Late last year, Paris-based game development company Homa raised $100 million in a Series B round aimed at supporting the company’s continued scaling efforts including investments in tech and data products, a sustained recruitment drive, developing and implementing new partnerships, and engaging in M&A activities as they continue to grow as the world’s leading platform for creating and publishing mobile games.
Since launching in 2018, Homa’s games have been downloaded more than 1 billion times. The scaleup's tools help any developer, anywhere in the world, create mega-hits. These tools range from trend analytics, to prototyping best practices, UI/UX optimization, and across functions from ops, to customer acquisition. It now develops games internally and in partnership with more than 200 handpicked studios worldwide.
Northzone Partner Pär-Jörgen Pärson sat down with Daniel Nathan, co-founder and CEO of Homa for a Fika (a Swedish term that best translates as "a break from activity during which people drink coffee, eat cakes or other light snacks, and relax with others". Together they discuss Daniel’s journey as a founder, the dynamics with his co-founder, Olivier Le Bas and his team and the future of Homa.
Pär-Jörgen Pärson: Homa is not your first rodeo, but it is your first with Olivier as a co-founder. Can you share the story with us on how that all started and came together?
Daniel Nathan: Olivier and I do have a history that goes beyond Homa, he was the 20th recruit in my previous business. I recall our interviews together very well, I was really excited about him joining us. I admired his capacity to learn anything he put his mind to, quicker than anyone I’ve ever met. Olivier stood out to me. He worked hard, we communicated thoroughly and the cherry on the cake was, I really enjoyed working with him. Eventually, we decided to work on Homa together.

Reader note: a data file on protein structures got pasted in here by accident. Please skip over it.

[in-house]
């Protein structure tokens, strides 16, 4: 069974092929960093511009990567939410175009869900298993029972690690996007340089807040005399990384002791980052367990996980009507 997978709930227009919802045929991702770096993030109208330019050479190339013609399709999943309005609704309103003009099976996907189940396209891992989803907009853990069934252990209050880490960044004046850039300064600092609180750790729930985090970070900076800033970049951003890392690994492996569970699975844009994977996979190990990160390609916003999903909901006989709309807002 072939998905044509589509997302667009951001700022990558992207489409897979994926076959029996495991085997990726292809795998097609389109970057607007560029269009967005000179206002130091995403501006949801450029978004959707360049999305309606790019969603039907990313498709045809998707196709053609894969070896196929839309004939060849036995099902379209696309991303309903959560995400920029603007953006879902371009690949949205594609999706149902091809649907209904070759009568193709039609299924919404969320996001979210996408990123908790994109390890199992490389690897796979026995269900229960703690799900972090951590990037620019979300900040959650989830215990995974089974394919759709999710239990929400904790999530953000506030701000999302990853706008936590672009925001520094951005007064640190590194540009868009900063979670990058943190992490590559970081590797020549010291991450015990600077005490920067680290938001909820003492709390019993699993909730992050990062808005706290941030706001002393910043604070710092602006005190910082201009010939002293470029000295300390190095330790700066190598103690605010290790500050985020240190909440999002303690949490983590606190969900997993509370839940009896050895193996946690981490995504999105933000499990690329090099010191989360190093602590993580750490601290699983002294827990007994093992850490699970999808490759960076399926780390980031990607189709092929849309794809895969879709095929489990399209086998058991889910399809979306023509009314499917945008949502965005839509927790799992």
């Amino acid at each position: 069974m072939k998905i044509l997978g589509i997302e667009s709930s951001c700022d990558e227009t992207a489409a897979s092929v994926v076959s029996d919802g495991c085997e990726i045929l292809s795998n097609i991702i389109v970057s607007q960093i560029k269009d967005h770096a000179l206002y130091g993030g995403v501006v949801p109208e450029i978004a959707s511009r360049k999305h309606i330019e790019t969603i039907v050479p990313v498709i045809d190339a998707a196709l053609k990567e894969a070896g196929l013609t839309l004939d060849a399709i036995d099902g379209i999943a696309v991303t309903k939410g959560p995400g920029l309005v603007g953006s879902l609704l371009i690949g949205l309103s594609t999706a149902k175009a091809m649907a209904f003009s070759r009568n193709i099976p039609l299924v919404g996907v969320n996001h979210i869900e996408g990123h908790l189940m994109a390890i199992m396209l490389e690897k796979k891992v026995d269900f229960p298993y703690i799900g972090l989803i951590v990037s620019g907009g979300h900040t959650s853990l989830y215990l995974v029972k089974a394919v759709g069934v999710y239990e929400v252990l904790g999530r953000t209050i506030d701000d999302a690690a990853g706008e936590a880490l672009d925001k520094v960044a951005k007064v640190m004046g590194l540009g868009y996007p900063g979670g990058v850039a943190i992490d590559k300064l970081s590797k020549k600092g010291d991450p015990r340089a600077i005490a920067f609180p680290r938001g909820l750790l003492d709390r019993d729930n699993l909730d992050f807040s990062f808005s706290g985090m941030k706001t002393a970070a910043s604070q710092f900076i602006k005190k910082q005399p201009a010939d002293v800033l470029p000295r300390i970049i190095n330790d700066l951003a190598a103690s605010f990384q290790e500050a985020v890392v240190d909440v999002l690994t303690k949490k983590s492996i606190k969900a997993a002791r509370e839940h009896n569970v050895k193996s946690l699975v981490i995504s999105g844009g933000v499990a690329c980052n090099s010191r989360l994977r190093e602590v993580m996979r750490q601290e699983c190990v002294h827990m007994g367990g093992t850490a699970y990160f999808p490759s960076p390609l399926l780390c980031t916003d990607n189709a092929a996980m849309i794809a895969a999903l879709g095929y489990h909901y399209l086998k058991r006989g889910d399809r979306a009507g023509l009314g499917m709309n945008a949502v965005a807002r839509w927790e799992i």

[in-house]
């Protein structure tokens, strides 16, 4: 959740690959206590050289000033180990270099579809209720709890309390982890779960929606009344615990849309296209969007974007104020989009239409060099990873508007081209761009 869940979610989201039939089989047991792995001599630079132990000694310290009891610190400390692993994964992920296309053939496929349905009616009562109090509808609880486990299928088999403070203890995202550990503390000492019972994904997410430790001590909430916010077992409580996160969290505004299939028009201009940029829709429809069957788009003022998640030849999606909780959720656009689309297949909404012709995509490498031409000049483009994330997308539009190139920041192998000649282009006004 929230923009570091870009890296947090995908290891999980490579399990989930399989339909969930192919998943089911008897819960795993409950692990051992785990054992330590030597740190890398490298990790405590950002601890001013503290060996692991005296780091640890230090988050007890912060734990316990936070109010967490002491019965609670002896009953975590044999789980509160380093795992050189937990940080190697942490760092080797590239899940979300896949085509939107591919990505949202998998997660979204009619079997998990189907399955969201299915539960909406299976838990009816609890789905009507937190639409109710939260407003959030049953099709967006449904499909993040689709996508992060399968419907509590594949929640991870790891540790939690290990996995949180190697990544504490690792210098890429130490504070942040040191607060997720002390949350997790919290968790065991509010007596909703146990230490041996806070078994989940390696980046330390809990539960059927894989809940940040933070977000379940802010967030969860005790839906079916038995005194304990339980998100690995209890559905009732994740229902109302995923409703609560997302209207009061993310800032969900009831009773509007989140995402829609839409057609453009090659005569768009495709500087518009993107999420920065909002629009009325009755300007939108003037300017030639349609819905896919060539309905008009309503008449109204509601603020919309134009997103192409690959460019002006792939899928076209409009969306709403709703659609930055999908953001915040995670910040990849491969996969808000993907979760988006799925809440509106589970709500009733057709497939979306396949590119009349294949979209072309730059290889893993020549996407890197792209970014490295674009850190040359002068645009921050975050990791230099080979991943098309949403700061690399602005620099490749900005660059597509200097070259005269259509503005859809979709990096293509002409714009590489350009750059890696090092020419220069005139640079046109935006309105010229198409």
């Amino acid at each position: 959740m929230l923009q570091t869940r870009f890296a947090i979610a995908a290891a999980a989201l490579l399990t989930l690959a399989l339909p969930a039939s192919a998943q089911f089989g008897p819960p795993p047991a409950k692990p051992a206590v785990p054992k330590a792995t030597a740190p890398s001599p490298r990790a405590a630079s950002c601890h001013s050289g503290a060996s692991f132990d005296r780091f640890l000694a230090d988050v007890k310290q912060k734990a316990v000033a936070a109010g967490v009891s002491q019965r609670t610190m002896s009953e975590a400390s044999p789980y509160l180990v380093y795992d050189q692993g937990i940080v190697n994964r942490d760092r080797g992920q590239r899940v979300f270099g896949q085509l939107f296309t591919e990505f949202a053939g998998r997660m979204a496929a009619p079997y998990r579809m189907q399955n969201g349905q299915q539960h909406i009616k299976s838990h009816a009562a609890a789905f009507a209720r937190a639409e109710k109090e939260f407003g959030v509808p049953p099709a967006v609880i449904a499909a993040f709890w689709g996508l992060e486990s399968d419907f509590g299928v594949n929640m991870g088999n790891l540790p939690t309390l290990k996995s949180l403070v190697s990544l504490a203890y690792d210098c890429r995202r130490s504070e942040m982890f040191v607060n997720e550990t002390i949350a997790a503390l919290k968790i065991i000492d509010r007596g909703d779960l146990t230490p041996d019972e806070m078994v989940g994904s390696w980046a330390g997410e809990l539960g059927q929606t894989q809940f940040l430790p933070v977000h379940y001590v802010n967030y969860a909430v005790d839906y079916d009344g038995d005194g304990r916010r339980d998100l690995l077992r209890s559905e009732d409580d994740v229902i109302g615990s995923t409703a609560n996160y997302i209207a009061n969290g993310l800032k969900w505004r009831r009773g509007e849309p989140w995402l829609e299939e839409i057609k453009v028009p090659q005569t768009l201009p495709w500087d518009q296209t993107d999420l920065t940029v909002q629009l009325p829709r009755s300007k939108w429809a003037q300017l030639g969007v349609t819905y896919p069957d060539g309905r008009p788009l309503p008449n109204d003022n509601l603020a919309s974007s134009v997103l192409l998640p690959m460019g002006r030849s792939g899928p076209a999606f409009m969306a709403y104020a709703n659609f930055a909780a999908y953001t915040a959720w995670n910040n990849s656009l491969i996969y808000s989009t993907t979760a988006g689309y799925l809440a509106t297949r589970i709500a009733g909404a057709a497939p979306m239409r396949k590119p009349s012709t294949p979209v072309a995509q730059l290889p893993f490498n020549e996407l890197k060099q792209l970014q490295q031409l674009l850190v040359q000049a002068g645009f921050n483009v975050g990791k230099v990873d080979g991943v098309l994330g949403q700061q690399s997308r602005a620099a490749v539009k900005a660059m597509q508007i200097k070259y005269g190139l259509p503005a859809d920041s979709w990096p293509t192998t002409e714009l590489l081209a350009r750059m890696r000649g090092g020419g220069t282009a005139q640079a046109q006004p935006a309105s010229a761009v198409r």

Homa’s growth in the past four years is truly inspiring. I imagine managing that growth over the years must have required lots of learnings on how to best work together as a team, both independently and collaboratively. I’m curious, how would you say you all differ from one another, complement each other and what kind of expectations you have for each other when it comes to personal development?
I believe in the importance of empowering people at work, building everyone up to have extremely high self- confidence without forgetting a good dose of humility. I strongly feel that when people have self-confidence, they can move mountains. And in that regard, Olivier, Julien (our COO) and I are all very aligned. We have this strong competitive mindset, which keeps us constantly wanting to push ourselves further. We have no time to waste. As a consequence, we’re very honest with each other and radically open. We have to personally evaluate ourselves independently every day. Julien brought a lot of perspectives on how to best do this and step up.
Understanding and assessing when we can add value to each other’s areas and when we’re more helpful staying away is also crucial. Julien leads all the operations while Olivier spends most of his time on production and the business. Whereas I am better at focusing closely on the strategy, business development, investor dialogues, new products and more geared towards the long term vision.
Another emphasis I always make is ‘we have no ego’ across management. This probably comes from having had a long term relationship: I’ve known Julien for 16 years, Ioana (our CPO) for 4 years, I worked with Michael (our CTO) for the last 7 years and with Olivier for the last 6 years. We’ve battled through a lot of hardships in the past and we were able to stick and push through everything together. When you’re building a company, you have to go through a lot of challenging times. So you learn a lot about each other and how to best build efficiently together.